But: it is, in this case, after all, just a dream. An illusion. I wake up and know I’m still clean and sober and I feel such a calm gratitude. I make an offering at my little shrine and get on my knees and thank the Universe and submit myself to its care, once again.


My son is getting fitted for braces on the 10th of next month. I have feels about this. I like his messed-up teeth and I think he looks wonderful with them. As a young person I didn’t receive orthodontia, nor my husband, so braces are a new territory for us. The bill, well all I can say is this first round of treatment will be paid off before he needs more. What else can I do? It is satisfying to have priorities. I simply care for the children as best I can, no matter what.

But: my son isn’t worried. While we wait for the technician to prepare the equipment to take a tooth mold, Nels looks at me. “So I need braces?” he asks in surprise. I nod and his eyes darken and his brows knit, and he says, “Bring it on.”

Nels, Initial Consultation For Orthodontia

Nels, Initial Consultation For Orthodontia

Nels, Initial Consultation For Orthodontia

a stitch in time

Double Houndstooth Shirt

Shirt, on my “new” (early-80s model) Pfaff. I used two yardages of very soft cotton houndstooth, both scrap pieces gifted me a little while back. The buttons were scavenged off a thrifted wool coat I used to make an upcycled newsboy cap, which was sent across the states to a client a while back.

Double Houndstooth Shirt

Below: the backside of the front placket, revealing my wee little button knots:

Double Houndstooth Shirt

The shirt’s cuffs, collar, and front plackets are interfaced using a firmly-woven cotton. I don’t know why more people do not interface using fabric, instead of commercial interfacings. There is a distinctly appealing drape to this method.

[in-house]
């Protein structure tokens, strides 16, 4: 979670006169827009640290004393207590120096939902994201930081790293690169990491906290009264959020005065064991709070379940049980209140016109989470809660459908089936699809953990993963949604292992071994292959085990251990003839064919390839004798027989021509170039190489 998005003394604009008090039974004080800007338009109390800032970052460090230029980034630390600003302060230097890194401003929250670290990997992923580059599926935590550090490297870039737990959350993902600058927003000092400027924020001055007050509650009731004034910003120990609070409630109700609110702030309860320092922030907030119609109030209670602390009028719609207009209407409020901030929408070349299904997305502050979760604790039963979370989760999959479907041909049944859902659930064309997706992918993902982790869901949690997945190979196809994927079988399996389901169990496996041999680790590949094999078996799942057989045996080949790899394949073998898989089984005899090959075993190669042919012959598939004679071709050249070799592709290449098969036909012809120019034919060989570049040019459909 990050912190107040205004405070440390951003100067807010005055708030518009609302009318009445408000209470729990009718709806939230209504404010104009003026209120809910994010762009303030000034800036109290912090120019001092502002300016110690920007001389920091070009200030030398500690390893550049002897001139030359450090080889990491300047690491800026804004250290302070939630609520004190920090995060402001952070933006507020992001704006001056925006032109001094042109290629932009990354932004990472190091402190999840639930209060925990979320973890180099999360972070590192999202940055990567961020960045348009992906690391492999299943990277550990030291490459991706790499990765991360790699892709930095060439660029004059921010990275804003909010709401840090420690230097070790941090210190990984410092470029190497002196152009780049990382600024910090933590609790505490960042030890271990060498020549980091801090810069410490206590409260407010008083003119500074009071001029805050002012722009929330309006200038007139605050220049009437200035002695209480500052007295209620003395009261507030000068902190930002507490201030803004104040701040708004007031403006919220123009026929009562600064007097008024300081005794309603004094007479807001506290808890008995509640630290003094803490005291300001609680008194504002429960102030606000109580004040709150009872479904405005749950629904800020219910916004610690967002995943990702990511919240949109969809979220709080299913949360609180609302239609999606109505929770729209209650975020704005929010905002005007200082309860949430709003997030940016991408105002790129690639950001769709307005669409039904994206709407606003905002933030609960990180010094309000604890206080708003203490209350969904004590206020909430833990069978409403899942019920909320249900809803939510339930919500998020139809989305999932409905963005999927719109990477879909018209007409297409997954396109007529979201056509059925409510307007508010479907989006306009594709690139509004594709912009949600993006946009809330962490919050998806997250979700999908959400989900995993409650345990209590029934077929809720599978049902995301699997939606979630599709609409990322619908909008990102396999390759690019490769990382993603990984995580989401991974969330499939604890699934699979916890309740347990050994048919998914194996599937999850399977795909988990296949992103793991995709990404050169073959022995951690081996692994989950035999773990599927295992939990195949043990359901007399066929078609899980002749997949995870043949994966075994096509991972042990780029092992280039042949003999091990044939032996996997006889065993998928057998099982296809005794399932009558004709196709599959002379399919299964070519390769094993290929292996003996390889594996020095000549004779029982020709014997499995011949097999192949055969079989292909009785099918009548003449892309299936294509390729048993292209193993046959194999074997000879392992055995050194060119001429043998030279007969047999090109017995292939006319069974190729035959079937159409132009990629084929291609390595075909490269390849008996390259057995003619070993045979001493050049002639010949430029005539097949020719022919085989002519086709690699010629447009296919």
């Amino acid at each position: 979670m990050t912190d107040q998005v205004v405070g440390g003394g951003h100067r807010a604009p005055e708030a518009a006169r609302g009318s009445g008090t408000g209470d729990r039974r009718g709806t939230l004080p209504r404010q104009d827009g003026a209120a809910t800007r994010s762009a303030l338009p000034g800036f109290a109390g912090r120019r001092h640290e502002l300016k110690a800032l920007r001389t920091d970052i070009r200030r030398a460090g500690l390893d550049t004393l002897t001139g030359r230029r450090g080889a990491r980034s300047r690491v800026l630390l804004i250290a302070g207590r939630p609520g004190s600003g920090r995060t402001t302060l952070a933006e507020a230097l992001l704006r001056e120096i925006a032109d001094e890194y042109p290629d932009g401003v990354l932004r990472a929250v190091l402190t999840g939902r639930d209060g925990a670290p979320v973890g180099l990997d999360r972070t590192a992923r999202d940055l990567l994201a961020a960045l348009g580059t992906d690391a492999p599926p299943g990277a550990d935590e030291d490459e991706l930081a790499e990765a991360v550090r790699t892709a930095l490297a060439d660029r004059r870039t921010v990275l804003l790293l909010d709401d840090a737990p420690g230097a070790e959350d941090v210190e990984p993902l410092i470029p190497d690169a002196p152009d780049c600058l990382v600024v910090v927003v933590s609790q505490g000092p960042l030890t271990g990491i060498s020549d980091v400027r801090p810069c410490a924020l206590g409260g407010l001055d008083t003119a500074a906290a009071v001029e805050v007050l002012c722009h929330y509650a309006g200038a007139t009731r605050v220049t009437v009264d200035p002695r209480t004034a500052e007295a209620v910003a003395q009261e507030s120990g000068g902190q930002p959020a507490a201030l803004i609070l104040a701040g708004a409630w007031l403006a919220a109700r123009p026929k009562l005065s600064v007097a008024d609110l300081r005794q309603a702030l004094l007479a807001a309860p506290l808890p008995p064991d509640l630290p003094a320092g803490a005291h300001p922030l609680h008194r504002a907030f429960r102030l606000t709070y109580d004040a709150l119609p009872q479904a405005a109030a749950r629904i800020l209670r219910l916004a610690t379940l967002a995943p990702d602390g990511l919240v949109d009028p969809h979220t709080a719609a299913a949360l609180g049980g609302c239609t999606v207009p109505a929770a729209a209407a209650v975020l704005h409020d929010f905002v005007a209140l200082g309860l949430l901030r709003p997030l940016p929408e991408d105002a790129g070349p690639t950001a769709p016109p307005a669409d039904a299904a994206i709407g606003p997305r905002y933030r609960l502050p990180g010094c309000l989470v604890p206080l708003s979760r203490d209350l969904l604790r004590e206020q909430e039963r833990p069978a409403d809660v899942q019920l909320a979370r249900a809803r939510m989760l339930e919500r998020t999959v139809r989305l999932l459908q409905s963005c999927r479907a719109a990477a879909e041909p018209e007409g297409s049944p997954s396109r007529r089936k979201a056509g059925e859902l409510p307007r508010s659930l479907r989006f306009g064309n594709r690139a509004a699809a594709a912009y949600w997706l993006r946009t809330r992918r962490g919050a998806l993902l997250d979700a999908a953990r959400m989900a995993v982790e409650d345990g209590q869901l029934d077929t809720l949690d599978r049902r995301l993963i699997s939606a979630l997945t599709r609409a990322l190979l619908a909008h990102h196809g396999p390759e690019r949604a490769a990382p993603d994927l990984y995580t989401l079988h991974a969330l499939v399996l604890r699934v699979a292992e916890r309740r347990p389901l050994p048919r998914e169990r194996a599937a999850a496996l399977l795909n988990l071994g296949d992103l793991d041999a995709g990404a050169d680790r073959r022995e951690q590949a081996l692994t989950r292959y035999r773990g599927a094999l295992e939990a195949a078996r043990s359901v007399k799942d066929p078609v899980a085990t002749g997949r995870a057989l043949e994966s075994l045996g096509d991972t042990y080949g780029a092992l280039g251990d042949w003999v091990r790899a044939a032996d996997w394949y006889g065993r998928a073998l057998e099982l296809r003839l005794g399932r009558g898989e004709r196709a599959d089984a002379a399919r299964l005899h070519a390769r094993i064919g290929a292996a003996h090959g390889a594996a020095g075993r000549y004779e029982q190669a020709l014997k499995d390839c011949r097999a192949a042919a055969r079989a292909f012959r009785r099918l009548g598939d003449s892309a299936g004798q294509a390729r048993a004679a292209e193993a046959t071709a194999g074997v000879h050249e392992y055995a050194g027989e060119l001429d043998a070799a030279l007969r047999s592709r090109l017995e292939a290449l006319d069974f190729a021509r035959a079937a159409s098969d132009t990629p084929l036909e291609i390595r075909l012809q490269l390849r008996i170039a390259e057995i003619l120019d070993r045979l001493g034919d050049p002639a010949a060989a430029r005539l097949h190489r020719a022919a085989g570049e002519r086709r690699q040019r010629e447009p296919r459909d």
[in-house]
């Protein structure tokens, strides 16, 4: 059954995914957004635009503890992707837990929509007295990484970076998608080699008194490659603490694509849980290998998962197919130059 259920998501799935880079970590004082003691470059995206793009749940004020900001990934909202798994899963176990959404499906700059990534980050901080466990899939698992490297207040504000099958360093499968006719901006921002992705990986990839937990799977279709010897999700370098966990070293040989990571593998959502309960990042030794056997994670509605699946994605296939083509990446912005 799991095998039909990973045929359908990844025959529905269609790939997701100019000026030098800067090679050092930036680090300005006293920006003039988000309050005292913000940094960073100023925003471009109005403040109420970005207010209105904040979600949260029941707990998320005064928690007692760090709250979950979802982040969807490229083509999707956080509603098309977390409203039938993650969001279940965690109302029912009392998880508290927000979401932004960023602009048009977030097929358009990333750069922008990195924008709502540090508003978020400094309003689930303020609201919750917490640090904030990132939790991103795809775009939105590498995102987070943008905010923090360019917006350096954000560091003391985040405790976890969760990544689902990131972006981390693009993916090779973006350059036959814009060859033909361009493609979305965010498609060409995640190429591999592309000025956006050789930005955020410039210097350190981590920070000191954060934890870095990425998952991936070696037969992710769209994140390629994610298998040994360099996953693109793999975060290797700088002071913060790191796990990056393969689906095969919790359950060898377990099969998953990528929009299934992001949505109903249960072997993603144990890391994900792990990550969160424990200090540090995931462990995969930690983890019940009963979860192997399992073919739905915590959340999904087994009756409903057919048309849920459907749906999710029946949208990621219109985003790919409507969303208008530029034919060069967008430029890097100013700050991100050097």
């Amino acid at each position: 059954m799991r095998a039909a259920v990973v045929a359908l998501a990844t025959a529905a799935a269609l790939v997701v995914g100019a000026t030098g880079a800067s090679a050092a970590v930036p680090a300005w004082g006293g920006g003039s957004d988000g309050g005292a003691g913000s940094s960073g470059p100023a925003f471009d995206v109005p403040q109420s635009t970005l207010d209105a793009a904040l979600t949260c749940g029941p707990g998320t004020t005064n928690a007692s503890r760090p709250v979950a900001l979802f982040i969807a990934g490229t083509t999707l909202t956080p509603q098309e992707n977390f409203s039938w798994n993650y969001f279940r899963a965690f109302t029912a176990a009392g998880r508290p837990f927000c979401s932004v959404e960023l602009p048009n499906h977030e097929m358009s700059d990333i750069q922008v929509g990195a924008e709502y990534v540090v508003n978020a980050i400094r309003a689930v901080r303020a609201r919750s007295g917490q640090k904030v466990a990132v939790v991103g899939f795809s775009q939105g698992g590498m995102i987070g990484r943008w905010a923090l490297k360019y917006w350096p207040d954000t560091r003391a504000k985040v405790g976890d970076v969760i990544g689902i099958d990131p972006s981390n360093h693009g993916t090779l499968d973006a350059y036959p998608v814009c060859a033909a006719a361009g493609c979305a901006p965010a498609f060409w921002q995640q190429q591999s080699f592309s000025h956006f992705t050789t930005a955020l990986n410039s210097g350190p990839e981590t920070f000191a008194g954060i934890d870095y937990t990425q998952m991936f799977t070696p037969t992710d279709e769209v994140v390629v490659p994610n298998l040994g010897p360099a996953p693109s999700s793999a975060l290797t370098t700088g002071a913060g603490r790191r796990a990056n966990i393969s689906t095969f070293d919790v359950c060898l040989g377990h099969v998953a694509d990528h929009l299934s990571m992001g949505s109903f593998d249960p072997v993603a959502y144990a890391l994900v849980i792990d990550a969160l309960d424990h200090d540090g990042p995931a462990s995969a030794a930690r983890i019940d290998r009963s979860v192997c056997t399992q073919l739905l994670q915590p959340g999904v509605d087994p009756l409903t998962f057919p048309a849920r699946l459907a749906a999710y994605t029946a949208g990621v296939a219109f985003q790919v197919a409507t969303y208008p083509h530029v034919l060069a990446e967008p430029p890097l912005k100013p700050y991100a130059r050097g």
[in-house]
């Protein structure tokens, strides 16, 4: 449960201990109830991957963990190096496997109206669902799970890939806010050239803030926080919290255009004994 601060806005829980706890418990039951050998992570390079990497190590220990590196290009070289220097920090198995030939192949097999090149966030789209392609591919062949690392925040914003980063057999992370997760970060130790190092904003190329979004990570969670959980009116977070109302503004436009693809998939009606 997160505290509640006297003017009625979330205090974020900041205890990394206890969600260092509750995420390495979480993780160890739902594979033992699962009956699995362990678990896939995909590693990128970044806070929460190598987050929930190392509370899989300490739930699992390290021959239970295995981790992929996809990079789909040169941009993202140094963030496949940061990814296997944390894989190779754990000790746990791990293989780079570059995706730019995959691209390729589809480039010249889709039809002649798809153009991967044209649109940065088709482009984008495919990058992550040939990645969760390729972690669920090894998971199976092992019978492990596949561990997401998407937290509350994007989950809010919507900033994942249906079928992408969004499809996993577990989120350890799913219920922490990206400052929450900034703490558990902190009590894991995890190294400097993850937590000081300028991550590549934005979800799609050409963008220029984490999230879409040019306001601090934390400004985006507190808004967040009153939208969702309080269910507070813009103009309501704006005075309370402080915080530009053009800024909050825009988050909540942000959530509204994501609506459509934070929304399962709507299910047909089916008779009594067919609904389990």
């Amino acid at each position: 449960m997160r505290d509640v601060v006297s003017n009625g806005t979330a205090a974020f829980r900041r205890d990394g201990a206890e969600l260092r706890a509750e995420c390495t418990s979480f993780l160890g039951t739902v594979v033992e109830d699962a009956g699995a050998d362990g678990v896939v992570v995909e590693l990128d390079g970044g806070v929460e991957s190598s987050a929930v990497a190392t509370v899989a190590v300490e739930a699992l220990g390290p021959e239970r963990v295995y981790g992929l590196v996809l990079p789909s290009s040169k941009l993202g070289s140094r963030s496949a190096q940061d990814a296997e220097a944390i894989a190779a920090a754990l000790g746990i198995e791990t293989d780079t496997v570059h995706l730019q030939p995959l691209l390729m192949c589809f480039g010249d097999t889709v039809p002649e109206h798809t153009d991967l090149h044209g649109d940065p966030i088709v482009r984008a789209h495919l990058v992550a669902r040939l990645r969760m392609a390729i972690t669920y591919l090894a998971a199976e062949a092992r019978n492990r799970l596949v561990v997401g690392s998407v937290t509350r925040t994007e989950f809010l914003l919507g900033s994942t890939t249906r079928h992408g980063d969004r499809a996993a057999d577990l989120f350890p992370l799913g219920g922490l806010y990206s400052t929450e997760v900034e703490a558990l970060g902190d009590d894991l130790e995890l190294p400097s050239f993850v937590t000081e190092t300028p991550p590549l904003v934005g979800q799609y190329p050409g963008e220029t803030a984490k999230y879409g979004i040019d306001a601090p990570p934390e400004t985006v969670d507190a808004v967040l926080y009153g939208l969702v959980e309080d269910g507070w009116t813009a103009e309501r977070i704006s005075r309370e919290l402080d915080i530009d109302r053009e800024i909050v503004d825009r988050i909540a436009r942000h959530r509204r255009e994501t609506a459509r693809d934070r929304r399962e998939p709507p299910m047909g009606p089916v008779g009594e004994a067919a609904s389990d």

My “new” machine!

My New Baby

I know, it doesn’t look all that exciting, being two colors of 80s-Ass-Brown. However I have been enjoying getting to know it, and its little conveniences. The “Needle Down”, “Buttonhole / Tie-Off”, and the wind-from-needle function charmed me right away.


Double Houndstooth Shirt

Yesterday in the car Phoenix was complaining about how the shape of her eyebrows, because she says she always looks “pissed”. I think her eyebrows are awesome. & yeah, they give her a semi-feral countenance, for sure. She’s just beautiful, always has been.

See what I mean?

little monster

my mouse hand hurts

Hutch & Phee, Wet Dog Smell

NEWS! My zine is ready! Yay!

The pdf version is $2 and the limited edition, hand-assembled print version is $6. I think the print versions are going to sell out super-duper fast. I only hope I have enough to sell on First Thursday at my kids’ lemonade stand.

Lots of hard work. I hope readers here consider submitting their own works, especially writings or photography of their living area. C’mon I may be cool but it doesn’t need to be The Kelly Hogaboom Show all the time.

Thanks, darlings!


Easter at Wolf Palace

Today was tough. I moved about in a half-daze, getting a variety of things done. I made up most of a coat (melton wool, pictures soon) as well as housework and Easter dinner. I was tired from things yesterday, but I didn’t rest. It’s a little after nine PM now, and I’m going to make up a plate and watch a movie with a friend – as soon as I’m done here.

I took some time to enjoy the kids. They pretty much make my day, every day. Eventually we had to shoo a few other children off so we could have family time. We had to shoo them rather aggressively and more than once. They either preferred our home, or didn’t feel welcome at their own.

We released our butterflies today.

Daughter, Butterfly

Miracle + Miracle


& Nels ran in shortly afterwards, telling us he saw this season’s first bee. [ smile ]

Easter dinner – kids waiting.

Awaiting Easter Dinner

Awaiting Easter Dinner

Challah with red goose eggs, pea salad, fruit salad, honey-orange glazed ham. My mother joined us for dinner. I took two Tylenol (lower-left) and had some chai and felt better after a while.